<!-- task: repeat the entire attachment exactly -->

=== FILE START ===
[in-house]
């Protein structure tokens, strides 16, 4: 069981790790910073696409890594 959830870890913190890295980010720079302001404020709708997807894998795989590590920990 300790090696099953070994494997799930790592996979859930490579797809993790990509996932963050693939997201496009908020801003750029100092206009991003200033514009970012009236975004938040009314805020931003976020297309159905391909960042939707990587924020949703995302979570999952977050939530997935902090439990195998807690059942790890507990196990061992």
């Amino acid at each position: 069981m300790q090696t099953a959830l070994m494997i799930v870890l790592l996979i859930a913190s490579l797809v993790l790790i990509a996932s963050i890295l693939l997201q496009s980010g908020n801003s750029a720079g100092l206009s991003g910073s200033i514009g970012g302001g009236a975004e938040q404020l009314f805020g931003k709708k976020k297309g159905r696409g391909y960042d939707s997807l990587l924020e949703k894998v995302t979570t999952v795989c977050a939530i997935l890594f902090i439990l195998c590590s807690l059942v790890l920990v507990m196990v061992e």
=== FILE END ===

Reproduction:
[in-house]
């Protein structure tokens, strides 16, 4: 069981790790910073696409890594 959830870890913190890295980010720079302001404020709708997807894998795989590590920990 300790090696099953070994494997799930790592996979859930490579797809993790990509996932963050693939997201496009908020801003750029100092206009991003200033514009970012009236975004938040009314805020931003976020297309159905391909960042939707990587924020949703995302979570999952977050939530997935902090439990195998807690059942790890507990196990061992």
């Amino acid at each position: 069981m300790q090696t099953a959830l070994m494997i799930v870890l790592l996979i859930a913190s490579l797809v993790l790790i990509a996932s963050i890295l693939l997201q496009s980010g908020n801003s750029a720079g100092l206009s991003g910073s200033i514009g970012g302001g009236a975004e938040q404020l009314f805020g931003k709708k976020k297309g159905r696409g391909y960042d939707s997807l990587l924020e949703k894998v995302t979570t999952v795989c977050a939530i997935l890594f902090i439990l195998c590590s807690l059942v790890l920990v507990m196990v061992e």